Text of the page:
Weeks after a massive fire at a Houston-area petrochemical storage facility garnered national attention, a panel of state lawmakers heard dueling testimony Monday night on a bill that would strengthen state oversight of above-ground tanks that hold petroleum products and hazardous chemicals.

Freshman state Sen. Nathan Johnson, D-Dallas, authored Senate Bill 1146. It would require Texas’ environmental regulatory agency to develop and enforce standards for the design and operation of larger storage tanks in areas vulnerable to flooding and hurricanes to ensure that they don’t float away or otherwise fail.

Government regulation of storage tanks came roaring back into the spotlight last month when a leak at a Deer Park tank farm owned by Intercontinental Terminals Company sparked a massive fire that spread to almost a dozen more holding drums. There are thousands in the Houston area alone — all sizes, usually made of steel plates welded together.

State lawmakers already had been studying oversight of tanks following Hurricane Harvey, when at least 15 drums holding crude oil, gasoline and other hydrocarbons ruptured or malfunctioned. (A Texas Tribune investigation published a year before Harvey detailed research on the vulnerability — and patchy government oversight — of storage tanks.) A December report by the Senate Natural Resources and Economic Development Committee didn’t make explicit recommendations, but said lawmakers should move to ensure “that storage tank designs along the Texas coast are protective of human health.”

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Weeks after a massive fire at a Houston-area petrochemical storage facility garnered national attention, a panel of state lawmakers heard dueling testimony Monday night on a bill that would strengthen state oversight of above-ground tanks that hold petroleum products and hazardous chemicals.

Freshman state Sen. Nathan Johnson, D-Dallas, authored Senate Bill 1146. It would require Texas’ environmental regulatory agency to develop and enforce standards for the design and operation of larger storage tanks in areas vulnerable to flooding and hurricanes to ensure that they don’t float away or otherwise fail.

Government regulation of storage tanks came roaring back into the spotlight last month when a leak at a Deer Park tank farm owned by Intercontinental Terminals Company sparked a massive fire that spread to almost a dozen more holding drums. There are thousands in the Houston area alone — all sizes, usually made of steel plates welded together.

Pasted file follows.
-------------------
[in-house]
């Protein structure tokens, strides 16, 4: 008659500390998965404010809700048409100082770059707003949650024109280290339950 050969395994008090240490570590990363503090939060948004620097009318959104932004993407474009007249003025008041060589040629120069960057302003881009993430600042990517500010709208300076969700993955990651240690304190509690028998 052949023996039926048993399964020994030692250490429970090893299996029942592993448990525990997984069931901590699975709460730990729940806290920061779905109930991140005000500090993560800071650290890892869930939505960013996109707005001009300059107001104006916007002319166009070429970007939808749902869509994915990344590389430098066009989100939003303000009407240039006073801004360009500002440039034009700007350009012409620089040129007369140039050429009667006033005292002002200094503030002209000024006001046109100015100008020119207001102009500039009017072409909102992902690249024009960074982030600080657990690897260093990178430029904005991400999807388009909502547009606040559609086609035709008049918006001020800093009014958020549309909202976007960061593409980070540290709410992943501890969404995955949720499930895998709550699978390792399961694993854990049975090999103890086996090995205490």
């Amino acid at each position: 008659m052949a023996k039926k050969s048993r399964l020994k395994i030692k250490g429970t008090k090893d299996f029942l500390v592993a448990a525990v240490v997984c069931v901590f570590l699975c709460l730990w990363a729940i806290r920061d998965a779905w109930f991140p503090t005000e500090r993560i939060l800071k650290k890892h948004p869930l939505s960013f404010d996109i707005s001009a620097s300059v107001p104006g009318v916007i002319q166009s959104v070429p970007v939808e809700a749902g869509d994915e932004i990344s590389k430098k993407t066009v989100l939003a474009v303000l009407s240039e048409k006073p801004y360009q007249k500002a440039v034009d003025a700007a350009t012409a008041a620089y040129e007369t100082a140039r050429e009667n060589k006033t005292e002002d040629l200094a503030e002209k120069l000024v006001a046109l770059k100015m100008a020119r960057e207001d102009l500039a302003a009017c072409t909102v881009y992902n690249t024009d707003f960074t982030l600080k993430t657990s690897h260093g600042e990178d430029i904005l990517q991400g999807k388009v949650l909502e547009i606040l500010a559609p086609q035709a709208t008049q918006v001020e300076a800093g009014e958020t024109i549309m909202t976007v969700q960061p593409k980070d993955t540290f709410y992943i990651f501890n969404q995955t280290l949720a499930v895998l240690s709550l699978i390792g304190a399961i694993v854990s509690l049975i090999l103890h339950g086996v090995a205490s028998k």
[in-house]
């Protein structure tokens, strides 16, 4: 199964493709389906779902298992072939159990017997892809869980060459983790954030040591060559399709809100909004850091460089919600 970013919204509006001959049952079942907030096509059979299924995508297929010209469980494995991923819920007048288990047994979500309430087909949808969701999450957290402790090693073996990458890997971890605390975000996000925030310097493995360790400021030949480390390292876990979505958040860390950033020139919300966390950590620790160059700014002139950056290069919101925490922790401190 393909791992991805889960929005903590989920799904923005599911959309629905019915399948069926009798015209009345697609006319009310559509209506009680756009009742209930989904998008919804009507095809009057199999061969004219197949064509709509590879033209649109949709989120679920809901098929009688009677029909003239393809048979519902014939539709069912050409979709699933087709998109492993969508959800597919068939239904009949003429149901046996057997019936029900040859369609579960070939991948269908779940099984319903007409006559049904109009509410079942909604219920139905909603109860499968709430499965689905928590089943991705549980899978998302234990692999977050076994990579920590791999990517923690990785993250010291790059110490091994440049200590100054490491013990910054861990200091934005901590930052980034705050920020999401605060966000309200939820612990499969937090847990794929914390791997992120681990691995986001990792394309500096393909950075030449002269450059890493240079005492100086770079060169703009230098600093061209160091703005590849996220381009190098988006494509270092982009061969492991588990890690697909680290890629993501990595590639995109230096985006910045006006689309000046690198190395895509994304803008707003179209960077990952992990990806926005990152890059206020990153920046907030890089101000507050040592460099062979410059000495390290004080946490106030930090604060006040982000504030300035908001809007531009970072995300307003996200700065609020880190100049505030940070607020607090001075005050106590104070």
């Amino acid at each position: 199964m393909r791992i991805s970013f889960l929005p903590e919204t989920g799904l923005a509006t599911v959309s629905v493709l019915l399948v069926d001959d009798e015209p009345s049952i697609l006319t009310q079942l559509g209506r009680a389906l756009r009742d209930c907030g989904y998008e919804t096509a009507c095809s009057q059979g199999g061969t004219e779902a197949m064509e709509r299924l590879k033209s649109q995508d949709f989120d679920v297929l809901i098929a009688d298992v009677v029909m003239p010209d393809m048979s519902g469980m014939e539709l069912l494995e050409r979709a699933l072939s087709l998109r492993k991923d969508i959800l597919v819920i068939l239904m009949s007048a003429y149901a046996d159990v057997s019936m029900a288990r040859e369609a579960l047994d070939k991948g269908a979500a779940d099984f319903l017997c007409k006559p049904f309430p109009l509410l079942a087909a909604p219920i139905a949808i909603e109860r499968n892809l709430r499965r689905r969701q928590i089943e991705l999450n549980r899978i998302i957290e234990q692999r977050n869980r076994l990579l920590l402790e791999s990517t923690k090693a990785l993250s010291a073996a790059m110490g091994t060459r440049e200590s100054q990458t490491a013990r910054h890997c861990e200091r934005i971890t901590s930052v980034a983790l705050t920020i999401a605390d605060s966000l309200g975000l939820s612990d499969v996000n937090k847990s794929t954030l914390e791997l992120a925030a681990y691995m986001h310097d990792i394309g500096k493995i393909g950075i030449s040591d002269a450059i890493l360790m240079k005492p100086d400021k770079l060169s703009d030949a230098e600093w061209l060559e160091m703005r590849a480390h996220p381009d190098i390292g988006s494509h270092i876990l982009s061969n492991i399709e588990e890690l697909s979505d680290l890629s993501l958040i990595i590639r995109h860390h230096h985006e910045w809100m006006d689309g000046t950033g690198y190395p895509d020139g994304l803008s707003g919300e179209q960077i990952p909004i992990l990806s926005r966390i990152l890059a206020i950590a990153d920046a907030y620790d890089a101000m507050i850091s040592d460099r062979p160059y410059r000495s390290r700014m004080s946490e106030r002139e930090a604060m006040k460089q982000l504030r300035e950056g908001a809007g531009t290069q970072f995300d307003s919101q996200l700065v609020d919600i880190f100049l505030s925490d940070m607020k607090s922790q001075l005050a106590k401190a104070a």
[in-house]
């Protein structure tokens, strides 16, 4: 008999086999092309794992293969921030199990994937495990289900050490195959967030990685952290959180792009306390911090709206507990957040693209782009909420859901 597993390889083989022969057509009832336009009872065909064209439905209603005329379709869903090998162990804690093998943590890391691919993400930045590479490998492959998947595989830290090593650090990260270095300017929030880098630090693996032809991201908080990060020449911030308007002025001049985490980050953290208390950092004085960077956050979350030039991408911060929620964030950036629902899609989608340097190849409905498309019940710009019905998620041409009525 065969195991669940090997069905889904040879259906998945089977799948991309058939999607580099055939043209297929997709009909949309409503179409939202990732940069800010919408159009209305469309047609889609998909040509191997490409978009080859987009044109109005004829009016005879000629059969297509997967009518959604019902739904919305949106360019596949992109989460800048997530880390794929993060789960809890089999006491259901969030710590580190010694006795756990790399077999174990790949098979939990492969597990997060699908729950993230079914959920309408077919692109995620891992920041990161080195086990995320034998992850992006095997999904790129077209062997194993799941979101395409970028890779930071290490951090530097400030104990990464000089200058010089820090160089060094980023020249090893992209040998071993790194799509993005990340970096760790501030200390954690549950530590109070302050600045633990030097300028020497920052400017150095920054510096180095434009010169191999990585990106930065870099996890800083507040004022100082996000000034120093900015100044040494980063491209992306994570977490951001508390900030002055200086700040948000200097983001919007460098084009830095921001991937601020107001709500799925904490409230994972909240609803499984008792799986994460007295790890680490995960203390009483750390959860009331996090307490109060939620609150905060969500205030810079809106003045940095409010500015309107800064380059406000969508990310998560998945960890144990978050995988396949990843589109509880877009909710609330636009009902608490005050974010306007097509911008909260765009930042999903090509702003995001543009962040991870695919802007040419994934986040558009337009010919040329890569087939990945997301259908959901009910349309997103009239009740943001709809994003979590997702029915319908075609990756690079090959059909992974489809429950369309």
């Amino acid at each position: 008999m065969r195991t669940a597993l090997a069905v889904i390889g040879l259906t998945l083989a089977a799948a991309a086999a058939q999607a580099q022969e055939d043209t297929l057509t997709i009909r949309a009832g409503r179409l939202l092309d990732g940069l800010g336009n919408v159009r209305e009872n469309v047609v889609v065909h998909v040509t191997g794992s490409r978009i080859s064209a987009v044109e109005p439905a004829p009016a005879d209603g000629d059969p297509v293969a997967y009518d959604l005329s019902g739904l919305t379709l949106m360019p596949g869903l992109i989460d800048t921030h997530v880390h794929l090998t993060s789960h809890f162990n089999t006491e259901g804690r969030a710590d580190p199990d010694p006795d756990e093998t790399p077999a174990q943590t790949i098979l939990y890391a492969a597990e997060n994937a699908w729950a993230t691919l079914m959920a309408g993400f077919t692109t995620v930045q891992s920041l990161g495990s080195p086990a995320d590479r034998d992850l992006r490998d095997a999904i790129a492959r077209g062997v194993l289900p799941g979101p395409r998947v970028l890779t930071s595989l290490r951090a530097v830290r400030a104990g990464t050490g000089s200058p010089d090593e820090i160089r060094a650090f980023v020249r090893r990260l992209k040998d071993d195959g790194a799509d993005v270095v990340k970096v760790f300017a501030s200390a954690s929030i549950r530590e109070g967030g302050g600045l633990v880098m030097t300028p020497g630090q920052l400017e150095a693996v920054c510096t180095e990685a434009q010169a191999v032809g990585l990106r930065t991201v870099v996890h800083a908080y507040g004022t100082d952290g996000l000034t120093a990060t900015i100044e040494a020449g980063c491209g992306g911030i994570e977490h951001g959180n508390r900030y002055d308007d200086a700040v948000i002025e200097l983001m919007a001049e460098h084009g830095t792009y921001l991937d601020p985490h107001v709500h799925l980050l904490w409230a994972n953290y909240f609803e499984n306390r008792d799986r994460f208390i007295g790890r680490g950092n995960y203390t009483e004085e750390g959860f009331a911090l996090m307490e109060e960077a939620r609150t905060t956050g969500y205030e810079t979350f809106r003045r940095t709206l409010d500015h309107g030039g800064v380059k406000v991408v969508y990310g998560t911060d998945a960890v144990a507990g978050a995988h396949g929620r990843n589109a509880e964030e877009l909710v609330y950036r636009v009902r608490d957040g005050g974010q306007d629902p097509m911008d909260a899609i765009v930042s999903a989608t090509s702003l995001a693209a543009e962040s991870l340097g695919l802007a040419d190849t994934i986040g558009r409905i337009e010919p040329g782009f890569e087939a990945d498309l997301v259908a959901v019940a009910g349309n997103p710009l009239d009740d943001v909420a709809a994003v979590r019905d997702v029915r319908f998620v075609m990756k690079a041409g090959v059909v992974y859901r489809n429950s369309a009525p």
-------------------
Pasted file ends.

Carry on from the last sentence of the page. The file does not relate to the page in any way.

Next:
State lawmakers already had been studying oversight of tanks following Hurricane Harvey, when at least 15 drums holding crude oil, gasoline and other hydrocarbons ruptured or malfunctioned. (A Texas Tribune investigation published a year before Harvey detailed research on the vulnerability — and patchy government oversight — of storage tanks.) A December report by the Senate Natural Resources and Economic Development Committee didn’t make explicit recommendations, but said lawmakers should move to ensure “that storage tank designs along the Texas coast are protective of human health.”

“Until something occurs or a complaint comes in, those things aren’t looked at,” she said.

Cyrus Reed, interim and conservation director of the Lone Star Chapter of the Sierra Club, noted that there are stricter regulations for underground storage tanks.

But Don Lewis, an attorney representing the Texas Pipeline Association, said it’s unfair to characterize storage tanks as unregulated.

“There are plenty of laws on the books against pollution so we have incentive and we work very hard to prevent spills and accidents,” he said.

Sam Gammage, general counsel for the Texas Chemical Council, said it could cost as much as $1.6 million to retrofit one tank with the kind of roofs that are known to withstand floodwater.

Cory Pomeroy, vice president and general counsel at the Texas Oil and Gas Association, argued that the bill was outside the purview of the Texas Commission on Environmental Quality because it imposes construction standards rather than environmental ones.

He said those are adequately set by the American Petroleum Institute, an industry group he described as “the preeminent standard-setting entity for the oil and natural gas industry.”

Johnson, who proposed the bill, emphasized that it would require TCEQ to hold public hearings and gather input from the stakeholders as it crafts regulations.

“I’m just not seeing what the panic is about,” he said. “The TCEQ is not known for being a hostile, left-wing organization. They’re going to do a good job and I trust them.”

Several high-ranking Republicans on the committee, including its chairman, Lubbock Republican Charles Perry, expressed support for strengthening oversight while making it clear they don’t want to harm the oil and gas industry.

“I do want to make sure we don’t make this overly burdensome,” said Larry Taylor of Friendswood. But “we do need some legitimate standards.”

Perry didn’t call for a vote on the bill before the committee adjourned Monday night.

Disclosure: The Texas Pipeline Association and Texas Oil and Gas Association have been financial supporters of The Texas Tribune, a nonprofit, nonpartisan news organization that is funded in part by donations from members, foundations and corporate sponsors. Financial supporters play no role in the Tribune's journalism. Find a complete list of them here.

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